I am writing to rebut the claims made by Elaine Harris, Esq. in her letter to the editor posted on April 17, 2019. I have no professional association or business relationship with Sheena Collum or Typology. I know Sheena as a constituent, South Orange business owner, and member of the township's Development Committee. I am familiar with Typology through their work as the Township planning consultant, specifically with their interactions with the Development Committee and role in the Master Planning process that is currently underway.
Harris' letter to the editor regarding our Village President is filled with inaccurate and misleading statements, innuendo and allegations of corruption that are easily disproved by anyone with an internet connection and 30 minutes of spare time. To wit:
1. Harris misleadingly claims that the NJ Chapter of the American Planning Association (APA) is "Collum's company"; apparently in an attempt to allege that Collum has improperly benefitted from the association of our town planning consultant, Typology, with the APA. Collum is not an owner of the APA. The APA is a dues-based, member funded, non-profit association. Any professional planning firm in the state of New Jersey, including Typology, is eligible for membership. As a 501(c)(3) non-profit, the NJ Chapter of the APA does not have owners. Its leadership consists of an executive committee. That committee hired Collum as its executive director. Collum's job description, and subservience to the executive committee, is outlined in the by-laws of the organization, which are available on the chapter website.
2. Harris states, in response to her OPRA request concerning Typology, that "South Orange has failed to provide its initial contract with Typology, nor has it provided me with any requested resolutions..." I confirmed with the township clerk that vendor contracts and the board resolutions that authorize those contracts, including Typology's, are available to the public through OPRA requests. I also learned that someone else inquired about Typology recently and that this person, whose name I did not ask (and was not offered), never bothered to pick up several hundred pages of documents that the township produced in response to her OPRA request.
3. Regarding the master planning process, Harris asserts that "the work for the Master Plan hasn't even really begun" and questions the value of services provided by Typology. This is flat-out wrong. The master planning process has been in full swing for the last 6 months, and dozens of public meetings have been held (I co-hosted one at a neighbor's house in November 2018). The town has a website that explains what a master plan is, and how every South Orange citizen can be involved in its formulation. The address is: www.somasterplan.com. This massive public outreach was insisted upon by Collum has been organized and guided by Typology. As I understand it, Typology was hired for this process in part because of their familiarity with South Orange. If another planning firm was hired for this task, the township would have had to pay for that firm's learning curve. If anything, Typology was the less costly option. And because of the extensive public process in place, the future of South Orange will absolutely not be determined by Collum and Typology. If Harris is concerned about this, I encourage her to avail herself of the very public process now ongoing.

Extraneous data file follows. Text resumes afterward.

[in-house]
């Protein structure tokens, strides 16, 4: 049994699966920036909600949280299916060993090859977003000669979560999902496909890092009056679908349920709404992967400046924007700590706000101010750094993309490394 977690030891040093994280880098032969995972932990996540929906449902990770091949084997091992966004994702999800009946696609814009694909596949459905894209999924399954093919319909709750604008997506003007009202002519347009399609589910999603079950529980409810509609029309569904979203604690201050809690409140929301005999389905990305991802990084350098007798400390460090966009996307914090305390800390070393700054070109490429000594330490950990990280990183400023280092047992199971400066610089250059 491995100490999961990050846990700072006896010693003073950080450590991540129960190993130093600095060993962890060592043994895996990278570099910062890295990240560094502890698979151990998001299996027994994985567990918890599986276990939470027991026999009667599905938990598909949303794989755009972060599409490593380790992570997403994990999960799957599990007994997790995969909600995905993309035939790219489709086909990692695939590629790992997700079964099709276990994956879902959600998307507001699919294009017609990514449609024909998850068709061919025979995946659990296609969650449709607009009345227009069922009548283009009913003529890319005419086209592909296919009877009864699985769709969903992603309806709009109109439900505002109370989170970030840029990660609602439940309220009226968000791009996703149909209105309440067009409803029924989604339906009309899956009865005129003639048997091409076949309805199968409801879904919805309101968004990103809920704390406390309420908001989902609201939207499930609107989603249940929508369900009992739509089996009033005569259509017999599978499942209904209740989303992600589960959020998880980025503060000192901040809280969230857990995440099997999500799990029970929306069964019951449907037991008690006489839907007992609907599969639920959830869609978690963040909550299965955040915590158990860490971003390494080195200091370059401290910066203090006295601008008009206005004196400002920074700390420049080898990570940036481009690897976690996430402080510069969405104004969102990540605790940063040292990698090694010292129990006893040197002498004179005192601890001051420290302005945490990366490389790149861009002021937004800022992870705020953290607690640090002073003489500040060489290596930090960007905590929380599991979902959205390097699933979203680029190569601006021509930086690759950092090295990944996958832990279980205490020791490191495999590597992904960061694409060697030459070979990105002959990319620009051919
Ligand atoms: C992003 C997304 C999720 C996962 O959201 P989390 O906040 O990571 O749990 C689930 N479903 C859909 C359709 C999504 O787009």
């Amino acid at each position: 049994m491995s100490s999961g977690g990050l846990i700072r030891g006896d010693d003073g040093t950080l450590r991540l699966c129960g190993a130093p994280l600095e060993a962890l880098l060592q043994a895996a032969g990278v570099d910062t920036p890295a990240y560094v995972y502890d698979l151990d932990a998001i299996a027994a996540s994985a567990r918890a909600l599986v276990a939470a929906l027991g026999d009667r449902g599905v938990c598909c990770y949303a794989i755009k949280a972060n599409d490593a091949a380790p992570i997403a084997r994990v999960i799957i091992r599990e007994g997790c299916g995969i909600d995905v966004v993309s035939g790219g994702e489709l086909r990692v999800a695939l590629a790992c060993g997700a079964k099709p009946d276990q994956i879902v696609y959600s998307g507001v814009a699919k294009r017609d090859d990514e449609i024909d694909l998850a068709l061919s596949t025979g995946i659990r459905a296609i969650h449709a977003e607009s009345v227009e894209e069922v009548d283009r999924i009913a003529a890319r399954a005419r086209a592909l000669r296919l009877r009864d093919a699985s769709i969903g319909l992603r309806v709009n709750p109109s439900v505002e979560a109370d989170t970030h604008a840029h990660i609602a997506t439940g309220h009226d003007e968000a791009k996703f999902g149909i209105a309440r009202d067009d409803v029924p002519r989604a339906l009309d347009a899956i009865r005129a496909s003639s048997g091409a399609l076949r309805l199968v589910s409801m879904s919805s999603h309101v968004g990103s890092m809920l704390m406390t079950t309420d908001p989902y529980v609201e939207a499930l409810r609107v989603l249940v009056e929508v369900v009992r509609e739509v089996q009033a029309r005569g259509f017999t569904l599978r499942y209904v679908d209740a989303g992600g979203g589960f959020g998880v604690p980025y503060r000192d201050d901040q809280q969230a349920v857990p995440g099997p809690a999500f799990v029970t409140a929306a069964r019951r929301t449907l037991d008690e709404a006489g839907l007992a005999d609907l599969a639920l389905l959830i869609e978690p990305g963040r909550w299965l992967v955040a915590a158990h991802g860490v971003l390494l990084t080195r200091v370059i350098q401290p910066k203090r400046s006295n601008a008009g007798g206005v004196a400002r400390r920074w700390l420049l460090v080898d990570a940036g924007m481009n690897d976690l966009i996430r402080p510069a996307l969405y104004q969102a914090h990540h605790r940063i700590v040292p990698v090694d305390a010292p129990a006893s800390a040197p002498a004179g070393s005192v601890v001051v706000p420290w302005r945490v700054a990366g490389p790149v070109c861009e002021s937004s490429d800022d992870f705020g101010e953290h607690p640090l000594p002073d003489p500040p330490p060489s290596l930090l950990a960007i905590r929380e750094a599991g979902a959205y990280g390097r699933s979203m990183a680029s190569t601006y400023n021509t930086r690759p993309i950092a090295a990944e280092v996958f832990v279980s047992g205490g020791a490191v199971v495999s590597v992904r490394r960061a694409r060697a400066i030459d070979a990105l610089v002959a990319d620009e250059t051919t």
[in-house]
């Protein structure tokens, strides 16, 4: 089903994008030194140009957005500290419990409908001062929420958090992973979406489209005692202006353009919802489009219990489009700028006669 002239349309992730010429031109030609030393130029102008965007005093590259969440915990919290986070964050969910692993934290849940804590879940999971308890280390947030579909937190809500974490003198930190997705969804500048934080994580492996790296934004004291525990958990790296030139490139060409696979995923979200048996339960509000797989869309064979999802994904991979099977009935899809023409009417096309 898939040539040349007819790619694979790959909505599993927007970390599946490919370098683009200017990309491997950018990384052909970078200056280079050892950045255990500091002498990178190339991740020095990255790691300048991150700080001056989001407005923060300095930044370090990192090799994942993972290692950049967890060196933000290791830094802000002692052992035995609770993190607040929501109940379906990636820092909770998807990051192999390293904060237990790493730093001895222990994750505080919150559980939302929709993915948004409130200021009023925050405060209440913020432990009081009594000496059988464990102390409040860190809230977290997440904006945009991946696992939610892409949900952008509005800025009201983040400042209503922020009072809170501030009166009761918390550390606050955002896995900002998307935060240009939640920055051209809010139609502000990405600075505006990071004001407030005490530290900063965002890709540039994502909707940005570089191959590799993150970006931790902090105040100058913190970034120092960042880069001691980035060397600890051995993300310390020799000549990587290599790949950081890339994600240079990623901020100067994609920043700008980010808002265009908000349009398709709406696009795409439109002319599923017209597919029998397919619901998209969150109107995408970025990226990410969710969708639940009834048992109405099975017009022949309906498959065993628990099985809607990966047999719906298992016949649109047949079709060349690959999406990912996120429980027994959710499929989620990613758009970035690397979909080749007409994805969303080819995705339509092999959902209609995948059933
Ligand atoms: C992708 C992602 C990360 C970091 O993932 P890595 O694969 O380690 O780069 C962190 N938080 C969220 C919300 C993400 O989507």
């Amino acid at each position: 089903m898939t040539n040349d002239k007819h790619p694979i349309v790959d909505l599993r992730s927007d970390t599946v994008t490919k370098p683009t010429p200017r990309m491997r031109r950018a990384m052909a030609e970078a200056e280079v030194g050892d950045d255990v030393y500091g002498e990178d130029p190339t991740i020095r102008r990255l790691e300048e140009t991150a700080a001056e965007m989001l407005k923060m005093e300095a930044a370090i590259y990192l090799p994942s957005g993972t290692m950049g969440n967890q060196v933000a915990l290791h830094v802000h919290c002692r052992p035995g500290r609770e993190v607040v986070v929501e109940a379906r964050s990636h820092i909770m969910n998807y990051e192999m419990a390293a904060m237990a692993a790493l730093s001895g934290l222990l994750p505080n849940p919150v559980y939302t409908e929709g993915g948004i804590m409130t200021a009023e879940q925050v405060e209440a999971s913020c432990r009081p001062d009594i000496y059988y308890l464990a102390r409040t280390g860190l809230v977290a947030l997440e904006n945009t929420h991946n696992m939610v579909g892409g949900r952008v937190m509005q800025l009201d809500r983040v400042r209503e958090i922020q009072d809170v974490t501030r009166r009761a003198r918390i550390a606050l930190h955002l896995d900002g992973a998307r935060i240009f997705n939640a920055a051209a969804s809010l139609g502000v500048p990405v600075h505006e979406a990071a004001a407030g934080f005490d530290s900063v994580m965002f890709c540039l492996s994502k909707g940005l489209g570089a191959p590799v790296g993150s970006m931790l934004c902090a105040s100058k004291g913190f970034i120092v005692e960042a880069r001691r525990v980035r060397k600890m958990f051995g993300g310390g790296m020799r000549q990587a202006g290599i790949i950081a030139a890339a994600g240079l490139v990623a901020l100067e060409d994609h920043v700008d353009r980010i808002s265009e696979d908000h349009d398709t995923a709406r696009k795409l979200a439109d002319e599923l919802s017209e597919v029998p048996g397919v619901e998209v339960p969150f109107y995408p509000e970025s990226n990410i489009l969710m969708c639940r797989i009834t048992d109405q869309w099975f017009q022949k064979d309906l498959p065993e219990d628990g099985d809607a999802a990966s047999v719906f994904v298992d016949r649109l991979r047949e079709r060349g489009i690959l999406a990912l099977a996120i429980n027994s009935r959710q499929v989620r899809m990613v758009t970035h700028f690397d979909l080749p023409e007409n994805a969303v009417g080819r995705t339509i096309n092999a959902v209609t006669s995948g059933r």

4. Harris also mischaracterizes how an area is designated as being in need of redevelopment. She indicates that Typology was recently retained to "to do a redevelopment study to determine if we should put Valley Street into Redevelopment". This in an improper statement of the process: Typology does not make this determination. Typology will conduct a study to determine if the subject area meets the state-mandated criteria for such a designation and pass that information along to the Board of Trustees. The decision as to whether or not to designate any area as one in need of redevelopment will be made by the trustees after public notice and hearing. I found this information in less than a minute through a Google search. This statutory process is outlined in section 40A:12A-5 of the NJ Code.
5. Finally, PILOT agreements do not necessarily generate property tax increases. PILOT stands for "payment in lieu of taxes", whereby a developer makes a cash payment, on an annual basis, in return for a property tax abatement for a term of 5-30 of years. In some cases, PILOT agreements are financially beneficial for a municipality. In South Orange, for example, approximately 75% of our property tax revenue goes to school funding and Essex County. Under a PILOT agreement 100% of the contributed funds go to the municipal budget. Depending on the specifics of the agreement, a PILOT can add more money to a town's coffers than property tax revenue. This is especially true if the development will general positive economic activity such as job creation and increase surrounding property values. However, not all PILOT agreements are good ones, and reasonable people can disagree about PILOTs as they relate to property taxes and school funding. But to argue that a PILOT is "likely to raise your taxes", or that such programs are a necessary outcome of any study currently underway, is simply not true.
To accuse Collum of corruption and a lack of transparency on these issues is absurd. I hope that before making any such claims in the future, LeHarris would engage in the minimum amount of due diligence necessary to support them.